… “The plaintiff initially filed a five-count complaint in the Superior Court of the District of Columbia and the case was subsequently removed to this Court on October 17, 2003. The plaintiff alleges that she suffered injuries as a result of “embryonic exposure” to DES. According to the plaintiff, her mother was prescribed and took DES while pregnant with the plaintiff in 1969. The Plaintiff alleges that the DES her mother ingested, the same DES which allegedly caused her injuries, was manufactured by the defendant.
DUNSETH v. ELI LILLY & CO., Leagle, 2005501404FSupp2d97_1487, United States District Court, District of Columbia, September 16, 2005.
The defendant argues that the plaintiff has failed to prove that it was the defendant’s product that caused her harm. Defendant Eli Lilly and Company’s Memorandum of Points and Authorities in Support of its Motion for Summary Judgment. The defendant asserts that the plaintiff has provided no medical or pharmacy records indicating that the defendant produced the DES in question here. The defendant also contends that at least sixty other manufacturers produced the same drug that allegedly caused the plaintiff’s injuries. The defendant argues that the description provided by the plaintiff’s mother of a small, white pill with a cross score on it fails to distinguish a DES pill made by the defendant from other DES products whose physical appearance fits the same description. The defendant further argues that even if one of the defendant’s products, in some dosage, matches the description given by the plaintiff’s mother, it would be impermissible to allow a jury to find for the plaintiff. Thus, the defendant contends that the plaintiff’s claims fail as a matter of law if she cannot identify the brand of DES her mother ingested while pregnant to the exclusion of other DES products on the market at that time.” …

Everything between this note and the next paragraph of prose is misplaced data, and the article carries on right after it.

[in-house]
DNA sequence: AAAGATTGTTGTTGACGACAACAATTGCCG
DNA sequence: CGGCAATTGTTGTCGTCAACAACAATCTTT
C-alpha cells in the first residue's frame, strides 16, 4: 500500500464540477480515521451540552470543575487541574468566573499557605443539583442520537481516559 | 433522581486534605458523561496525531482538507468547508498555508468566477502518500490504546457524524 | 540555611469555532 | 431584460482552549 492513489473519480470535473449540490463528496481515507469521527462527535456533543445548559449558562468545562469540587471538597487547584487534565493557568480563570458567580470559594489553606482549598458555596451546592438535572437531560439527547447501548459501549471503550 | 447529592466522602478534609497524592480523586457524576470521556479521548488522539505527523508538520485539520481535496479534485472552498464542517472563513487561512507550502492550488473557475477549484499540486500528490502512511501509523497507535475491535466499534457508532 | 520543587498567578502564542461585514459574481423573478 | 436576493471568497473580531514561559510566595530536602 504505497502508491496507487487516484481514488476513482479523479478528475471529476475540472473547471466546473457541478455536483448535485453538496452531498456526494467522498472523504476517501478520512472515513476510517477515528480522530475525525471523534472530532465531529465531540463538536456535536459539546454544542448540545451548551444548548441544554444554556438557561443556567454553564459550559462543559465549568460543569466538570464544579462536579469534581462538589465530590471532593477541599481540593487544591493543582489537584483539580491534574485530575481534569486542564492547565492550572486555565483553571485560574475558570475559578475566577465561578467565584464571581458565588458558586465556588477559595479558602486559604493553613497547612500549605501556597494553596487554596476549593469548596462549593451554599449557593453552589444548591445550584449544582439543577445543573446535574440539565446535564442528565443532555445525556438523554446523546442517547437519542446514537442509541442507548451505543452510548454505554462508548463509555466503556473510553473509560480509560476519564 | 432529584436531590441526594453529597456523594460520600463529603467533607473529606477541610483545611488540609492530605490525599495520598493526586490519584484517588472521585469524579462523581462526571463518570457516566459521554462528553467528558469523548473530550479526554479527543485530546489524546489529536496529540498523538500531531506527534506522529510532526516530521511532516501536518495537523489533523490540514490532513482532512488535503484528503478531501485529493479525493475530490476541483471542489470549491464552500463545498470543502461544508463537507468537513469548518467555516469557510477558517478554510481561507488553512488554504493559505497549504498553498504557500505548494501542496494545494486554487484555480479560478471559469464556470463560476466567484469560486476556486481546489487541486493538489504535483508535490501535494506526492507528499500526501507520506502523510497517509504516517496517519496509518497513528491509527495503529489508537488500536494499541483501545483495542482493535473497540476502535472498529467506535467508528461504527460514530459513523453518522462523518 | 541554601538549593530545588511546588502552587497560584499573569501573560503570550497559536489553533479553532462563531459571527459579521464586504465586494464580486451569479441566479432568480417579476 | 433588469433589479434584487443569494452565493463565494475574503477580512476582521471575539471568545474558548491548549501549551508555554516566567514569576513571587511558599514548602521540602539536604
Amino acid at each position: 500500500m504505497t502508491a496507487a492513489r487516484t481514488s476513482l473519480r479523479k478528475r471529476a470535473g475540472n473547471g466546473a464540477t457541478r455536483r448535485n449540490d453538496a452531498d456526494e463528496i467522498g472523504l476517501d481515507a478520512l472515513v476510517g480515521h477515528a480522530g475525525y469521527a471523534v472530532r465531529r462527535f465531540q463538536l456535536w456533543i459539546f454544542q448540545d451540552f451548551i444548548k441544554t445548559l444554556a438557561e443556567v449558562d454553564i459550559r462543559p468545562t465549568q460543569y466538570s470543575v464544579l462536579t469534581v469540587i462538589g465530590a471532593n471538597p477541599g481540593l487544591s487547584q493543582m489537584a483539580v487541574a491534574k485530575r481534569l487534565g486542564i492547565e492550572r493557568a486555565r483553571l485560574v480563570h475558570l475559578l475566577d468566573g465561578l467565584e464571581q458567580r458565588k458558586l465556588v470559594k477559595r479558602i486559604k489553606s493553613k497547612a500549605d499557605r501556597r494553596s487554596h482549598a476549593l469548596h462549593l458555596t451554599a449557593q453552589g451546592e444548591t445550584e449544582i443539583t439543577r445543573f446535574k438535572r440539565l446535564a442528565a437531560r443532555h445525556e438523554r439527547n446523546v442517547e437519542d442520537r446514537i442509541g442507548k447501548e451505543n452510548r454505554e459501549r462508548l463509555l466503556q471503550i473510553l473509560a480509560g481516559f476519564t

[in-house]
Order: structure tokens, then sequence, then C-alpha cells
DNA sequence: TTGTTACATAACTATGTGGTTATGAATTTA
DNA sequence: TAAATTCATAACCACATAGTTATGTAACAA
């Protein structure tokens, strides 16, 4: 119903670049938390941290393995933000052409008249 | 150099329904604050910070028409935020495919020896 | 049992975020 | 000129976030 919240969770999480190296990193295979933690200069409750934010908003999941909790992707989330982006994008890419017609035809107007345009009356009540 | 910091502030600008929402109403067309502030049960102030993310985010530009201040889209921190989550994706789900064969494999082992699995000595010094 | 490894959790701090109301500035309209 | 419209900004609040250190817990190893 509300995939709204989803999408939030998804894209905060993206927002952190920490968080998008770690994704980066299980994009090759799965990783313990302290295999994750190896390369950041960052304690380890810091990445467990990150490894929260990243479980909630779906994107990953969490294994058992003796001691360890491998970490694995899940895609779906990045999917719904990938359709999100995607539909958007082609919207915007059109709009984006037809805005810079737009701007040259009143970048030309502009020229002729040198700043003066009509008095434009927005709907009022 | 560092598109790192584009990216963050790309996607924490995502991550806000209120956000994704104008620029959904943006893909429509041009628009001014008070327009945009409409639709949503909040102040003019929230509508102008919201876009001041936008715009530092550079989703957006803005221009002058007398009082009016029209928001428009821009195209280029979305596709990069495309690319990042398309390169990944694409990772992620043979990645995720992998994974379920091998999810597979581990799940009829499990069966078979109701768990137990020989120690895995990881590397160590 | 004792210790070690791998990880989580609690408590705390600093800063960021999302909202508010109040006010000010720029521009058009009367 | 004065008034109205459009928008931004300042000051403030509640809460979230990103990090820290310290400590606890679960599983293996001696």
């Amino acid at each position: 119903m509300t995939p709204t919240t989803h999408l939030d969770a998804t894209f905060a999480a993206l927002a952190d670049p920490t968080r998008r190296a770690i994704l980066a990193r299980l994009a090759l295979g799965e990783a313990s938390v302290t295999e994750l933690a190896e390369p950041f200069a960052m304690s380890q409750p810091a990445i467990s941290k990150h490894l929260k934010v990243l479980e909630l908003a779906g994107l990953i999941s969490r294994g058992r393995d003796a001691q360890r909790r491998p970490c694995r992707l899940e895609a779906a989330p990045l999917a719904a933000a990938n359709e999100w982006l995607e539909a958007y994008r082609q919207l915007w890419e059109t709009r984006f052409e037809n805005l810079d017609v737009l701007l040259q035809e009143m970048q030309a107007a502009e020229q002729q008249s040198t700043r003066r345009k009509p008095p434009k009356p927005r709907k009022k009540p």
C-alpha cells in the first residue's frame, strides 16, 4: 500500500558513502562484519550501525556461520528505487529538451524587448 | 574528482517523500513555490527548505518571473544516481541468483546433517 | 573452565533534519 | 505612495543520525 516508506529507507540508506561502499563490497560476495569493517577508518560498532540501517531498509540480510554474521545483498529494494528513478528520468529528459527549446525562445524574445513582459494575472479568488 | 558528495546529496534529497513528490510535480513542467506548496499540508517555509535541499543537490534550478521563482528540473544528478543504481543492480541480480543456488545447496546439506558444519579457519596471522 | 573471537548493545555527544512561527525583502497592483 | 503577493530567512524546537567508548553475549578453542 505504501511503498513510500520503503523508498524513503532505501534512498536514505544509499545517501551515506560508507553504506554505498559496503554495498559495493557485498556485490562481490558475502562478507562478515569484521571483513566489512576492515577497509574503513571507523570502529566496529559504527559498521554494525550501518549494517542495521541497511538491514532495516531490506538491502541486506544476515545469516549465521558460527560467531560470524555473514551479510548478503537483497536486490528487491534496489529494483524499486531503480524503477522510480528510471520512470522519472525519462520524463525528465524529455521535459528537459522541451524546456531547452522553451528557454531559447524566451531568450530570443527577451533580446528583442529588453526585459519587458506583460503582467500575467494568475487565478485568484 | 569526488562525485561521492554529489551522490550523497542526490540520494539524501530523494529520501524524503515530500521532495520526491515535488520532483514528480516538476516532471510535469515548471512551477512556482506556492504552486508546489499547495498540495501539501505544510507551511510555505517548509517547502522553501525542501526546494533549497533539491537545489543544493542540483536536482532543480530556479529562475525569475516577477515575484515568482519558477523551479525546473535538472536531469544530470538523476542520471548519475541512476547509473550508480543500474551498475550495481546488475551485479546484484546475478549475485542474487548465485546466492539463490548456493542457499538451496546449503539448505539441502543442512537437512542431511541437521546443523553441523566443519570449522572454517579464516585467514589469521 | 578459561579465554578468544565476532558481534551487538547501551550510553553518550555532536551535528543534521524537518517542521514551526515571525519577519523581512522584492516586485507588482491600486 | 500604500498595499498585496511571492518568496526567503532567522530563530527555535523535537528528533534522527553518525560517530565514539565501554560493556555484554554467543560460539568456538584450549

… Read the full paper DUNSETH v. ELI LILLY & CO., on Leagle.